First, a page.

Our Sunday School blog post for today involves a lesser-known person from LDS Church history, Zerah Pulsipher. He has the claim of fame of being the missionary who brought the restored gospel of Jesus Christ to Wilford Woodruff, who became the fourth president of the LDS church. He is also my fifth great grandfather.
Here is what a web site, moroni10.com, has to say about him:
Zera Pulsipher was born in Vermont on June 24, 1789, to John and Elizabeth Pulsipher. His father, John, and his grandfather, David Pulsipher, were veterans of the Revolutionary War. His father and grandfather fought side by side together at the battle of Bunker Hill. When Zera turned 21 he married Polly Randall and had one daughter. Unfortunately, his wife died less than a year after they married.
Zera was a very spiritual person and had several notable experience. One such experience occurred shortly after the death of his wife in 1811. According to his account:
“After the death of my wife I had some anxiety about her state and condition, consequently in answer to my desires in a few weeks she came to me in vision and appearing natural looked pleasant as she ever did and sat by my side and assisted me in singing a hymn – beginning thus: “That glorious day is drawing nigh when Zions Light Shall Shine.” This she did with a seeming composure. This vision took away all the anxiety of my mind concerning her in as much as she seemed to enjoy herself well.”
In 1815, he met and married Mary Brown, with whom he reared eleven children.
Zera was first introduced to the Book of Mormon in 1831. He was living in Pennsylvania, and was attending a Baptist church. He heard the pastor say something about a “gold bible” that had been discovered. He said that the words hit him like a shock and he had a desire to learn more about it. In the fall of that same year a missionary came to his area with a Book of Mormon and preached to groups. Zera interviewed the missionary about the book and about the Gifts of the Spirit. The missionary told the group that he had prayed and received a confirmation about the truth from the Holy Spirit and that all were entitled to the same. He prayed fervently for seven days to learn the truth. He gives this account on what happened on the seventh day:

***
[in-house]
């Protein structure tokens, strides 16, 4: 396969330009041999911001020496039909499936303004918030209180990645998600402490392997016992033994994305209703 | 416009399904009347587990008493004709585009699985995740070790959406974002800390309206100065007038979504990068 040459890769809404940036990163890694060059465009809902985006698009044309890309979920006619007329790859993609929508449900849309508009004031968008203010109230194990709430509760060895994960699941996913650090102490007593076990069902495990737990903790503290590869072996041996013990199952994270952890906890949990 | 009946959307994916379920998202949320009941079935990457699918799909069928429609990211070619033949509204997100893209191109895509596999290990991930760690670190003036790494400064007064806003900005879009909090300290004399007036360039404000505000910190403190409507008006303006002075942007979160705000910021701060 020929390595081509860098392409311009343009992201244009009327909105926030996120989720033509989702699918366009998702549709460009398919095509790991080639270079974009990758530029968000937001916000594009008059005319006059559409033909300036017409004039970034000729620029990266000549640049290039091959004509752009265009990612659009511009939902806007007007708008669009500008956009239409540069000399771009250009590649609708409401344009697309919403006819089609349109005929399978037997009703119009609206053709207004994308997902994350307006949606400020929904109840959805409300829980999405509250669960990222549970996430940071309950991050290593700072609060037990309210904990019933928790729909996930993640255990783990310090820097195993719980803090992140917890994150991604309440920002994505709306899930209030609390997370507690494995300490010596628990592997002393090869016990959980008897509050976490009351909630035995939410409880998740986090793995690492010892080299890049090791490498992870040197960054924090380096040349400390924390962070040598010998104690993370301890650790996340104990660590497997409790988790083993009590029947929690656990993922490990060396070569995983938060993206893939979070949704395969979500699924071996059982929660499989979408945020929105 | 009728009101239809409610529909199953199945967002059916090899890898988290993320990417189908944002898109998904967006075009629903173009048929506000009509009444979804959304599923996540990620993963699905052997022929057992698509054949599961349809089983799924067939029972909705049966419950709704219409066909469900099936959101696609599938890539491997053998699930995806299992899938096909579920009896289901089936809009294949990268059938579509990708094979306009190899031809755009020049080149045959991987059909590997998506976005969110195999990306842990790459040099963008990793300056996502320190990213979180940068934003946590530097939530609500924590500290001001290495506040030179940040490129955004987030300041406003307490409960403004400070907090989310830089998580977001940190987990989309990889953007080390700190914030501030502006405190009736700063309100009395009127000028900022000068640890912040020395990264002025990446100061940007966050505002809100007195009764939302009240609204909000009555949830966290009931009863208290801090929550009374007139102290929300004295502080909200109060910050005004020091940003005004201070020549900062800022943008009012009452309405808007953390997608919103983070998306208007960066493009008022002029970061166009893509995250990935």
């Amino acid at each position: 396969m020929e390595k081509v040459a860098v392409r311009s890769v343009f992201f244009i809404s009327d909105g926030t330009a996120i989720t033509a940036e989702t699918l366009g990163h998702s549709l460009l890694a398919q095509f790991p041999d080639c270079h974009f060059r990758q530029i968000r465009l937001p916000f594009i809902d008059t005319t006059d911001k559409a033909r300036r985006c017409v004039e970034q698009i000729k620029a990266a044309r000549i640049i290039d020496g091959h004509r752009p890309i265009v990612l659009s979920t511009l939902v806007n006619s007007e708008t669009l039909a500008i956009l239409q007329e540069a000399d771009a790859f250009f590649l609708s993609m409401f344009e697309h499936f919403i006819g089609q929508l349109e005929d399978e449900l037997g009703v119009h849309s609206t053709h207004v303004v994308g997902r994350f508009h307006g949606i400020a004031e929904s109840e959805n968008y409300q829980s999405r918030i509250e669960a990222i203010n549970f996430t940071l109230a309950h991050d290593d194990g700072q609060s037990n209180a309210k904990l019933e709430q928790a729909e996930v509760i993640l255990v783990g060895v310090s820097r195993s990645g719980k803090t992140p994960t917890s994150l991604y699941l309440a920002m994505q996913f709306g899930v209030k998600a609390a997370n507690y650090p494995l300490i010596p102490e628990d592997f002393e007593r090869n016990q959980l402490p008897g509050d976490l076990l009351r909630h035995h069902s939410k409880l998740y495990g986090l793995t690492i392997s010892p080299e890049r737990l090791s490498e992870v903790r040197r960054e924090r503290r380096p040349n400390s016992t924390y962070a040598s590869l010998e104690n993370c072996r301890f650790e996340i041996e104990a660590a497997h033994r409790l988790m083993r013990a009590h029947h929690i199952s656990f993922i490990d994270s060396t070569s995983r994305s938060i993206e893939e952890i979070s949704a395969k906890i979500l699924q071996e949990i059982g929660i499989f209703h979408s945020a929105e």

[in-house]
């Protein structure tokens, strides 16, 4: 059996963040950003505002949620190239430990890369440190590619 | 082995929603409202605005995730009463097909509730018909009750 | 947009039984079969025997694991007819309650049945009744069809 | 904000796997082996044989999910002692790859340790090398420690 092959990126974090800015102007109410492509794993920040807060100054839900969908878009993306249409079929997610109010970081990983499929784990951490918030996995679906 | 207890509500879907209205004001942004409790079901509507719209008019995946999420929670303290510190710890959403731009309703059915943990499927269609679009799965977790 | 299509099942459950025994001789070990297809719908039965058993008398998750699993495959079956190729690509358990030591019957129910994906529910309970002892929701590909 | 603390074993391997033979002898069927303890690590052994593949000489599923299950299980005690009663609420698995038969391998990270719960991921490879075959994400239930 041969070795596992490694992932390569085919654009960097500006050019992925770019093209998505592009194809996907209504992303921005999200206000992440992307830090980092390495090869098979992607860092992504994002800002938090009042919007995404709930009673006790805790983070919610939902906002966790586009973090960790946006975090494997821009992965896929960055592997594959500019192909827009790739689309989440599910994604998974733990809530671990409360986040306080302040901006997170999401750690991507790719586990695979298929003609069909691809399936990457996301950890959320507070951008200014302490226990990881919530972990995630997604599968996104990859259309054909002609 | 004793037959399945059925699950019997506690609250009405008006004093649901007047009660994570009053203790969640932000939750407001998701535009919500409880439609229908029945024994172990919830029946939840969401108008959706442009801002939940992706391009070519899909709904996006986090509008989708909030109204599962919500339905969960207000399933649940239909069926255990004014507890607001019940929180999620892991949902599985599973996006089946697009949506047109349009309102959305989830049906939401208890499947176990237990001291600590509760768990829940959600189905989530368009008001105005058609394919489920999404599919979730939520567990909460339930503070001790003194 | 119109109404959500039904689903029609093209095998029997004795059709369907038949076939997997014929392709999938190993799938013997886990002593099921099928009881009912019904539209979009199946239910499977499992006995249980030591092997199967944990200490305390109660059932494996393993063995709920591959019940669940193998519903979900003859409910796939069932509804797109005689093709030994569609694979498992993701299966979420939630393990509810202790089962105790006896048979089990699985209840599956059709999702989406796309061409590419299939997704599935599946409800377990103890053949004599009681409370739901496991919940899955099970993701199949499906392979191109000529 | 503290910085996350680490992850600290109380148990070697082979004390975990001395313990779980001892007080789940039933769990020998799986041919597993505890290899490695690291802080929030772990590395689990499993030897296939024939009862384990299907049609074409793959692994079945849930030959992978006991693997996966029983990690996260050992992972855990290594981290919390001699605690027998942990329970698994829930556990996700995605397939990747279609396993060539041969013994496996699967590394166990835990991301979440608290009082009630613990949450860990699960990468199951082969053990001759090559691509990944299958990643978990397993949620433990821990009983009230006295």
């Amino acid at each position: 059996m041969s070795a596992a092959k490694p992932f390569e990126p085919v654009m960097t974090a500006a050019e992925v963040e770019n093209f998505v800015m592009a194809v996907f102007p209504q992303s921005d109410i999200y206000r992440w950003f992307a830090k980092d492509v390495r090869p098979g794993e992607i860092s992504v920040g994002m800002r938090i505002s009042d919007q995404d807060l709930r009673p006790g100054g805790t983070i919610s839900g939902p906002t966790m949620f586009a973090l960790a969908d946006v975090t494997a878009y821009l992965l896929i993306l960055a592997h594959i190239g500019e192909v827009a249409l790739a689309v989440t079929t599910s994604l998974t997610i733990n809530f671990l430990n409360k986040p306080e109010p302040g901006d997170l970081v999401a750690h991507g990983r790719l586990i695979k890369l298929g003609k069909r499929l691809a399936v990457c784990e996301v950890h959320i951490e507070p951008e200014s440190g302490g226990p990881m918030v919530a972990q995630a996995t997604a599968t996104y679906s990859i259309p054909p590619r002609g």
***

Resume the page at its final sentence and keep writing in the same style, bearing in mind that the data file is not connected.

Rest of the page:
“I think about the seventh day as I was thrashing in my barn with doors shut, all at once there seemed to be a ray of light from heaven which caused me to stop work for a short time, but soon began it again. Then in a few minutes another light came over my head which caused me to look up. I thought I saw the angels with the Book of Mormon in their hands in the attitude of showing it to me and saying “this is the great revelation of the last days in which all things spoken of by the prophets must be fulfilled.” The vision was so open and plain that I began to rejoice exceedingly so that I walked the length of my barn crying Glory Hal-la-lu-ya to the God and the Lamb forever.”
Okay, so he didn’t actually see the plates, but I think seeing angels holding the Book of Mormon and bearing testimony of it is close enough. Following his experience he shared the experience with the people of his church and declared that he was going to join the “Church of Latter-day Saints”. A large body of the congregation followed and were baptized along with him.
In 1833 he went on a mission converting and baptizing several people, including Wilford Woodruff, who would later become the 4th President and Prophet of The Church. Zera followed the church from New York, to Ohio, to Missouri, and all the way to Utah. He was ordained and set apart as the President of the Quorum of Seventy in Kirtland, Ohio, and would later become a patriarch in Utah. He died January 1, 1872, in full membership in the church.
Zera Pulsipher Autobiography, BYU Special Collections
Lyndon W. Cook, The Revelations of the Prophet Joseph Smith, p.270